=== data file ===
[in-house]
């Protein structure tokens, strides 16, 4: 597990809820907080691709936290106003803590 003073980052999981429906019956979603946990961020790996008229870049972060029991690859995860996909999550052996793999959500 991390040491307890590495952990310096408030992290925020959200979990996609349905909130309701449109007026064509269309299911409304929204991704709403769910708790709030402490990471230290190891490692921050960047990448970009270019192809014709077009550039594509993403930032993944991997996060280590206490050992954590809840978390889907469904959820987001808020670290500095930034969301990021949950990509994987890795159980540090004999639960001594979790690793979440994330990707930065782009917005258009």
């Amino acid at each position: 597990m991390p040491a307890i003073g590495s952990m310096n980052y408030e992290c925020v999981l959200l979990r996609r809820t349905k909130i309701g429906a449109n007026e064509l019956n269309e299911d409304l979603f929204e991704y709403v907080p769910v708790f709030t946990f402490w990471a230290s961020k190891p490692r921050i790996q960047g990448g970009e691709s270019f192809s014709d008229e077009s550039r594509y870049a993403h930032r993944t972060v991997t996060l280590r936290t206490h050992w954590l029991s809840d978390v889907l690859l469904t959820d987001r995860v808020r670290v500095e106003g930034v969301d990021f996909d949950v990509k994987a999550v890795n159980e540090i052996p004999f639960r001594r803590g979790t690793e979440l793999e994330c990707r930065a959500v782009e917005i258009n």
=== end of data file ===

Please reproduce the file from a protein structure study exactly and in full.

[in-house]
């Protein structure tokens, strides 16, 4: 597990809820907080691709936290106003803590 003073980052999981429906019956979603946990961020790996008229870049972060029991690859995860996909999550052996793999959500 991390040491307890590495952990310096408030992290925020959200979990996609349905909130309701449109007026064509269309299911409304929204991704709403769910708790709030402490990471230290190891490692921050960047990448970009270019192809014709077009550039594509993403930032993944991997996060280590206490050992954590809840978390889907469904959820987001808020670290500095930034969301990021949950990509994987890795159980540090004999639960001594979790690793979440994330990707930065782009917005258009």
């Amino acid at each position: 597990m991390p040491a307890i003073g590495s952990m310096n980052y408030e992290c925020v999981l959200l979990r996609r809820t349905k909130i309701g429906a449109n007026e064509l019956n269309e299911d409304l979603f929204e991704y709403v907080p769910v708790f709030t946990f402490w990471a230290s961020k190891p490692r921050i790996q960047g990448g970009e691709s270019f192809s014709d008229e077009s550039r594509y870049a993403h930032r993944t972060v991997t996060l280590r936290t206490h050992w954590l029991s809840d978390v889907l690859l469904t959820d987001r995860v808020r670290v500095e106003g930034v969301d990021f996909d949950v990509k994987a999550v890795n159980e540090i052996p004999f639960r001594r803590g979790t690793e979440l793999e994330c990707r930065a959500v782009e917005i258009n």